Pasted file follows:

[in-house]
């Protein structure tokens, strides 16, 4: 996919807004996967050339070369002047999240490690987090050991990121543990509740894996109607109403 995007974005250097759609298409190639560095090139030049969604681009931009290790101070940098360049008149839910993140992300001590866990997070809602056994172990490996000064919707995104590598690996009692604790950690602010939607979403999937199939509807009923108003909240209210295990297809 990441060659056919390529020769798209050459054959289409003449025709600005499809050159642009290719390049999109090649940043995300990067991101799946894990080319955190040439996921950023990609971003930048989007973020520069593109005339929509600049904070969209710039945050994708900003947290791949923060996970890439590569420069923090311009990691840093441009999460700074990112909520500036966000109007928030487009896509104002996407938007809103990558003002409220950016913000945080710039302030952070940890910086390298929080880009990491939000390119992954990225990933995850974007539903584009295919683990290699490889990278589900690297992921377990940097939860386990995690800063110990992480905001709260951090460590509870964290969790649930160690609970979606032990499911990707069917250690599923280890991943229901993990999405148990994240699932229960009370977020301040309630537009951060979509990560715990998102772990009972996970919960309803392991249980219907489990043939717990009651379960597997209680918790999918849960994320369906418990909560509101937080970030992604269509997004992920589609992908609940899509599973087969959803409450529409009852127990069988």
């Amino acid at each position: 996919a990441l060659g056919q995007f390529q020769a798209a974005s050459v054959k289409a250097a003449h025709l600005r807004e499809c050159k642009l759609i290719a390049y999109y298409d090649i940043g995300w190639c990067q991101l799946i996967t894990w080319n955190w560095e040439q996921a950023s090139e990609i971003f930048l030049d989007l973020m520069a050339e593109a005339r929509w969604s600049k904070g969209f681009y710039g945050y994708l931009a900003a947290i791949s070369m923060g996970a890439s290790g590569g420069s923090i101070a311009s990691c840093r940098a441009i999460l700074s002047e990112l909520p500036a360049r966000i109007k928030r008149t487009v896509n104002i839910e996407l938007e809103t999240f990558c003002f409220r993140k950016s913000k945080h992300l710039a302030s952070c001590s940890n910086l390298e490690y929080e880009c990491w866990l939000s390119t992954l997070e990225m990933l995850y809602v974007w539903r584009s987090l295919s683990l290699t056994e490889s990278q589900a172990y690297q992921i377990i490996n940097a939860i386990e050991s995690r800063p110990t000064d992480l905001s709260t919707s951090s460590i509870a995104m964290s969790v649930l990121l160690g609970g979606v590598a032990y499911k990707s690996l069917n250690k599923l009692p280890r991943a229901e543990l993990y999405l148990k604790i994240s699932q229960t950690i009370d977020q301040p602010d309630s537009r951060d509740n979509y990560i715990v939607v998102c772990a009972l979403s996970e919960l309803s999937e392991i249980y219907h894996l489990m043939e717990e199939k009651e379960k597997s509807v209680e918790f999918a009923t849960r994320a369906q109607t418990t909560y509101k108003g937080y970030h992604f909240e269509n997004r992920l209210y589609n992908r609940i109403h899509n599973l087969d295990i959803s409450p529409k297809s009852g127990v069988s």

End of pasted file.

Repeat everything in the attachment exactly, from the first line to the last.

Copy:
[in-house]
């Protein structure tokens, strides 16, 4: 996919807004996967050339070369002047999240490690987090050991990121543990509740894996109607109403 995007974005250097759609298409190639560095090139030049969604681009931009290790101070940098360049008149839910993140992300001590866990997070809602056994172990490996000064919707995104590598690996009692604790950690602010939607979403999937199939509807009923108003909240209210295990297809 990441060659056919390529020769798209050459054959289409003449025709600005499809050159642009290719390049999109090649940043995300990067991101799946894990080319955190040439996921950023990609971003930048989007973020520069593109005339929509600049904070969209710039945050994708900003947290791949923060996970890439590569420069923090311009990691840093441009999460700074990112909520500036966000109007928030487009896509104002996407938007809103990558003002409220950016913000945080710039302030952070940890910086390298929080880009990491939000390119992954990225990933995850974007539903584009295919683990290699490889990278589900690297992921377990940097939860386990995690800063110990992480905001709260951090460590509870964290969790649930160690609970979606032990499911990707069917250690599923280890991943229901993990999405148990994240699932229960009370977020301040309630537009951060979509990560715990998102772990009972996970919960309803392991249980219907489990043939717990009651379960597997209680918790999918849960994320369906418990909560509101937080970030992604269509997004992920589609992908609940899509599973087969959803409450529409009852127990069988």
């Amino acid at each position: 996919a990441l060659g056919q995007f390529q020769a798209a974005s050459v054959k289409a250097a003449h025709l600005r807004e499809c050159k642009l759609i290719a390049y999109y298409d090649i940043g995300w190639c990067q991101l799946i996967t894990w080319n955190w560095e040439q996921a950023s090139e990609i971003f930048l030049d989007l973020m520069a050339e593109a005339r929509w969604s600049k904070g969209f681009y710039g945050y994708l931009a900003a947290i791949s070369m923060g996970a890439s290790g590569g420069s923090i101070a311009s990691c840093r940098a441009i999460l700074s002047e990112l909520p500036a360049r966000i109007k928030r008149t487009v896509n104002i839910e996407l938007e809103t999240f990558c003002f409220r993140k950016s913000k945080h992300l710039a302030s952070c001590s940890n910086l390298e490690y929080e880009c990491w866990l939000s390119t992954l997070e990225m990933l995850y809602v974007w539903r584009s987090l295919s683990l290699t056994e490889s990278q589900a172990y690297q992921i377990i490996n940097a939860i386990e050991s995690r800063p110990t000064d992480l905001s709260t919707s951090s460590i509870a995104m964290s969790v649930l990121l160690g609970g979606v590598a032990y499911k990707s690996l069917n250690k599923l009692p280890r991943a229901e543990l993990y999405l148990k604790i994240s699932q229960t950690i009370d977020q301040p602010d309630s537009r951060d509740n979509y990560i715990v939607v998102c772990a009972l979403s996970e919960l309803s999937e392991i249980y219907h894996l489990m043939e717990e199939k009651e379960k597997s509807v209680e918790f999918a009923t849960r994320a369906q109607t418990t909560y509101k108003g937080y970030h992604f909240e269509n997004r992920l209210y589609n992908r609940i109403h899509n599973l087969d295990i959803s409450p529409k297809s009852g127990v069988s």